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Sunday, Jul 03, 2022

‘Frankly insulting’: Rwanda resents its portrayal in UK asylum row

‘Frankly insulting’: Rwanda resents its portrayal in UK asylum row

Kigali government seeks to shift narrative with managed tours of processing facilities and accommodation for deportees

Rwanda has been caught in the eye of a British political storm this week, and its officials are not happy with how the country has been portrayed.

It was preparing to welcome asylum seekers on Tuesday until a dramatic 11th-hour ruling by the European court of human rights.

Government officials in Rwanda are now accusing campaigners of prejudice, saying the country’s record of human rights breaches is a thing of the past.

“Those who are trying to stop us from addressing this crisis which is causing untold suffering, without offering their own bold solution, are effectively saying they’re happy with the status quo,” said Yolande Makolo, the spokesperson for Paul Kagame’s government.

“Much of the narrative about Rwanda that we are hearing in the media is frankly insulting,” she said. “We don’t believe living in Rwanda is a punishment. Rwanda is a country that has been transformed over the past 28 years. It is a safe country. Our economy is growing. We lead the world on gender empowerment, with more women in parliament than any other nation.

“Before people talk about Rwanda, they should really come and see it for themselves.”

Rwanda is much changed since the 100-day genocide in 1994. Its capital, Kigali, which is due to host Boris Johnson and Prince Charles at the Commonwealth heads of government meeting from Monday, is its economic heart.

Today its streets buzz with motorbike taxis and are dotted with glossy new hotels, coffee shops serving nut-milk lattes, and upmarket wine bars offering European vintages.

Away from the neatly curated flowerbeds and topiary, however, the story is less straightforward and much more carefully managed.

The Rwandan government has hired the political strategist Harry Burns, who ran the British Labour party’s election campaign in 2017 and is now the managing director of the PR firm Chelgate Consulting, to facilitate requests from international media.

A resident cycles past a new accommodation block at the Gashora refugee transit centre, south-east of Kigali.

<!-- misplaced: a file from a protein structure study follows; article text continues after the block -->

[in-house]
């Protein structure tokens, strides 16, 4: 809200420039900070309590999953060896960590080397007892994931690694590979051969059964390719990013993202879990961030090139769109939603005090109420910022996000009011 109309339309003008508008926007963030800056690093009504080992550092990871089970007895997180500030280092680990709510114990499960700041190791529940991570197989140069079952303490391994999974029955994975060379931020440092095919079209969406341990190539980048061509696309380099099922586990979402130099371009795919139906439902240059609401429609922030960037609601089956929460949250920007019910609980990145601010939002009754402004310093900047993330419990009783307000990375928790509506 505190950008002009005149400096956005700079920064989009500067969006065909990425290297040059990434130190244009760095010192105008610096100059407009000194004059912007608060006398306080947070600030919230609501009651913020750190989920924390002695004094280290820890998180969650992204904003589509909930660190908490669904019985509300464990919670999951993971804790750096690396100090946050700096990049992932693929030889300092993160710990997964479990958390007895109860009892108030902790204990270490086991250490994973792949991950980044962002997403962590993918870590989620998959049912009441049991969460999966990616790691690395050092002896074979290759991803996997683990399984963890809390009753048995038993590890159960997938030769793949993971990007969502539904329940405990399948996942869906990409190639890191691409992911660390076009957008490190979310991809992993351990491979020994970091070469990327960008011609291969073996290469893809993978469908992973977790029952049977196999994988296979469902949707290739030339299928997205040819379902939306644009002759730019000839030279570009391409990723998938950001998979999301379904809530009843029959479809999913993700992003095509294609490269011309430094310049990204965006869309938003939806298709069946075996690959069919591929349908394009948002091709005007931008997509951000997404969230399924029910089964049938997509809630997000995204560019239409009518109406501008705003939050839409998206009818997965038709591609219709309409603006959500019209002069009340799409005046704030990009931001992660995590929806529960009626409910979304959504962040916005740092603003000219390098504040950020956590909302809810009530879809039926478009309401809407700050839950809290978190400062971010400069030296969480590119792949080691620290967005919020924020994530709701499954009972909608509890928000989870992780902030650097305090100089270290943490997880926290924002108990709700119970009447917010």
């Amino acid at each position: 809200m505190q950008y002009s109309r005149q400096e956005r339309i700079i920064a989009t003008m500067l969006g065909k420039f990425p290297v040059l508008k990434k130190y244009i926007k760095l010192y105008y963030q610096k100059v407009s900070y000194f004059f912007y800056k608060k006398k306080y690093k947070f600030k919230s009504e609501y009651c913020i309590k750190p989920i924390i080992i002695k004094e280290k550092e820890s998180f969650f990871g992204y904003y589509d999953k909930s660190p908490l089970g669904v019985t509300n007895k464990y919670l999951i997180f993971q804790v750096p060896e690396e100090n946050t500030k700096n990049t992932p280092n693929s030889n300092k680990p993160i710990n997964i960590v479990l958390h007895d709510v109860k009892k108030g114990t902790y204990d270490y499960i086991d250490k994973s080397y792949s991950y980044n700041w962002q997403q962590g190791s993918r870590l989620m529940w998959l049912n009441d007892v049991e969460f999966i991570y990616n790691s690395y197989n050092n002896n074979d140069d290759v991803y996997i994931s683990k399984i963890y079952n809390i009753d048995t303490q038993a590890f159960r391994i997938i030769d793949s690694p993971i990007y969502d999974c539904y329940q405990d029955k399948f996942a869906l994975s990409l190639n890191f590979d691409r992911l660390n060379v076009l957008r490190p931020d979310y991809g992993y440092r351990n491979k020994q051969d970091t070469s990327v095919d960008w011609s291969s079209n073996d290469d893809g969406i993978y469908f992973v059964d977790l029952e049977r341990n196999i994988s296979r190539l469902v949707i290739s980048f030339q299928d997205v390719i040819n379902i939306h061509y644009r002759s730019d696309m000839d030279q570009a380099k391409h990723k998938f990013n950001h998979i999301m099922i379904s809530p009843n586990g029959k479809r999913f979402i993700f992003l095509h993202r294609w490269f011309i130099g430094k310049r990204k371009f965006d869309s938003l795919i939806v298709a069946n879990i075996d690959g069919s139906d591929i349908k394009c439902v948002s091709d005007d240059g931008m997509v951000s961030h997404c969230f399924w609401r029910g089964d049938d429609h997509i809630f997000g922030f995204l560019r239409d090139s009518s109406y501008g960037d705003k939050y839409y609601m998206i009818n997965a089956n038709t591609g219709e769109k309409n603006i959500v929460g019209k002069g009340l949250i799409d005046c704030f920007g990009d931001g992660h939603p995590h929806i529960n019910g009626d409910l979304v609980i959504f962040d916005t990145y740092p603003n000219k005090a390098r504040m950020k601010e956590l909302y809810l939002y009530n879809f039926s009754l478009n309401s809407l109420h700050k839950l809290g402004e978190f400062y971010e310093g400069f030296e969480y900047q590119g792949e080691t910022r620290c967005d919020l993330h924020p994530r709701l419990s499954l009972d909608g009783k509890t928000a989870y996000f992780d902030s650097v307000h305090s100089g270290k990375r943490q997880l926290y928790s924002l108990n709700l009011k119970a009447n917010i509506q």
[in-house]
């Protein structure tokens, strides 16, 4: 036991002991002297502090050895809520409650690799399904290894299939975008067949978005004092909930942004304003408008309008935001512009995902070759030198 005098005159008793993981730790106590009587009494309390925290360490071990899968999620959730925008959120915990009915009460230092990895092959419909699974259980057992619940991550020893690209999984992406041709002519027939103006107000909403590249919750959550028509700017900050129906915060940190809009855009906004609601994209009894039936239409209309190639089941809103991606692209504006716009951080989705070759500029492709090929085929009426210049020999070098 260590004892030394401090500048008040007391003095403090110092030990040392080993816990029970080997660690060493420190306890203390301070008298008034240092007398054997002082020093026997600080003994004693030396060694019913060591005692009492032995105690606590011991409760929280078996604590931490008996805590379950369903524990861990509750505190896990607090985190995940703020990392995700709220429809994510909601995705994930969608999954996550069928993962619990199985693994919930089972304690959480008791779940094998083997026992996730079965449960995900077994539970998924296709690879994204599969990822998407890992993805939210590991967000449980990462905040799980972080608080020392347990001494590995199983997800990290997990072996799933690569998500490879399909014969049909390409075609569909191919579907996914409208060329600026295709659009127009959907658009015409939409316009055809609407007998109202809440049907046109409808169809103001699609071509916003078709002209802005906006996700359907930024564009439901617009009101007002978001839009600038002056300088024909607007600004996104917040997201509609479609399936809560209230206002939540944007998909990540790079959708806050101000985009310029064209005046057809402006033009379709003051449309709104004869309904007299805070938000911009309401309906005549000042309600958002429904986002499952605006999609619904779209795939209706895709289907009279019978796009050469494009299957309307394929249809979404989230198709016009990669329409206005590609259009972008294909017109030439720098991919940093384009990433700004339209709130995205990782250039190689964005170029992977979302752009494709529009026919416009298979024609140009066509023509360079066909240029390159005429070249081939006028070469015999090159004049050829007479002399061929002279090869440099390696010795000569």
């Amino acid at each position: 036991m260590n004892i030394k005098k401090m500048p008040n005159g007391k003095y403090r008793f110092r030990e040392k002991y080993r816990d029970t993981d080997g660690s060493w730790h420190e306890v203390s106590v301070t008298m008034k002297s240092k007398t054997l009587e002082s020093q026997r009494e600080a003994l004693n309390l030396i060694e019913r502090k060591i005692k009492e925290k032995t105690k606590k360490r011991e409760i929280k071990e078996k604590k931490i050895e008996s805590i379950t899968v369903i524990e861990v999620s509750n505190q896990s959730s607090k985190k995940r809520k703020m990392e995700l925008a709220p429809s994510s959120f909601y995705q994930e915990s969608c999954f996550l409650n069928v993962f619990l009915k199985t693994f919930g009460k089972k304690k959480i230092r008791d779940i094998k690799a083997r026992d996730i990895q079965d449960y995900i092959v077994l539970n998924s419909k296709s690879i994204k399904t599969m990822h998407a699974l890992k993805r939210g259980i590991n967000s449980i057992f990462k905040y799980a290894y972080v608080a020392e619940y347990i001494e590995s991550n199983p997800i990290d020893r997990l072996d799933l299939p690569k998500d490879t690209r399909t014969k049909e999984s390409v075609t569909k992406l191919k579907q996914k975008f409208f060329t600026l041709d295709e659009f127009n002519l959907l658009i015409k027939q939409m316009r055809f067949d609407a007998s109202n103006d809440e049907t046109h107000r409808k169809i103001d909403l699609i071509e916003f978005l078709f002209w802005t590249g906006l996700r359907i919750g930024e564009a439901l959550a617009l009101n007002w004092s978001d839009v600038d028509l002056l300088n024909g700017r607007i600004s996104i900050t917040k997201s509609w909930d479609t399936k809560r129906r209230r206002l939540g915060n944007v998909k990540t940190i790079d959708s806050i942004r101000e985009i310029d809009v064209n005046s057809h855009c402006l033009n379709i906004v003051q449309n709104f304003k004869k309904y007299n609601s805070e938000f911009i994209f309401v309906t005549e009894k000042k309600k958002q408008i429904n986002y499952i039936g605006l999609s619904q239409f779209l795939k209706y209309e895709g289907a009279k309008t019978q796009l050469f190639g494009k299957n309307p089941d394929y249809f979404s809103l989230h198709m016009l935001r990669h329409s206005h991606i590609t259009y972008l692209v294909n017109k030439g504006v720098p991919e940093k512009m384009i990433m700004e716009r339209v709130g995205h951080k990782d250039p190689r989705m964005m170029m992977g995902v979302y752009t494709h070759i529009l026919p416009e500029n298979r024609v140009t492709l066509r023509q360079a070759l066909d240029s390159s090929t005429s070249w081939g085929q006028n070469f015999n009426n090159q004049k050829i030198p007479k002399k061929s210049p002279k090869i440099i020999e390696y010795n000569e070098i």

This week, British reporters were granted access to Gashora transit centre, which is used for processing asylum seekers evacuated from Libya.

The visit was controlled by Rwandan government officials who closely monitored journalists as they toured the sprawling facilities in a remote, dusty village about 90 minutes’ drive south-east of Kigali.

Asylum seekers were hand-picked for interview in advance and, perhaps unsurprisingly, spoke glowingly of the conditions and questioned why anyone would not want to stay there.

“We are thankful to be here in Rwanda. The protection is good and we get whatever we need,” said Kamal Mohammed Harun, a Sudanese national whose wife, Muntadhira, is eight months pregnant. “Rwanda is my second favourite country, but my intention is to still go to Canada.”

Harun’s aim to leave Rwanda was echoed across the camp, and officials confirmed that none of the site’s 1,075 evacuees had chosen to be integrated locally.

Reporters were also invited to visit Kigali’s Hope hostel, where those deported from the UK would be taken. Again, they were shadowed by two government officials.

The hostel’s deputy manager, Phiona Uwera, said staff only learned at 11pm on Tuesday that the asylum seekers’ flight had been cancelled, and that she was still “100% ready” to welcome them.

The Hope hostel in Kigali.


However, she added that she was “personally offended” by suggestions their human rights would be breached.

“It is 100% upsetting to hear the criticism, because we have worked really hard to ensure this place is ready,” she said as she led reporters on a tour of the three-star accommodation.

She spoke with pride about the “high quality” linen, the complex’s two prayer rooms and the three buffet-style meals a day on offer that include the option of a full English breakfast in the canteen, which overlooks lush gardens and rolling green hills.

“It will be my pleasure hosting them,” Uwera said cheerfully. “We are 100% ready – the restaurant, the rooms, the registration and Covid checking area – everything is in place.”

“The people in Britain cannot say they will not have a nice stay because they have not witnessed the hotel. But you have. You can tell them what you have seen,” she said.

Sandrine Mushimiyimana, 23, who was working in the site’s gift shop – where cigarettes, T-shirts and underwear are available to buy – also did not accept the criticism levelled at the £120m partnership. “I think it’s a good idea what they’re doing here,” the former IT technician said. “I am very happy to be serving these people.”

Migrants in Rwanda have also extolled the merits of the country and its treatment of displaced people.

A Yemeni couple who run a coffee shop in Kigali were interviewed in a national newspaper last week as an example of a migrant success story.

If they looked familiar, though, it was because the same couple had been introduced to journalists during a visit in March by the British home secretary, Priti Patel, and appeared in various media outlets.

Makolo said the government had “invested a lot to get the partnership to this point”, so it remained “fully committed to making sure it is a success”.

Meanwhile, Uwera remained hopeful that asylum seekers from Britain would eventually make use of the Hope, which has the slogan: “Come as a guest. Leave as a friend.”

“It’s just a delay, but they will come. They will come. We are looking forward to hosting them,” she said.

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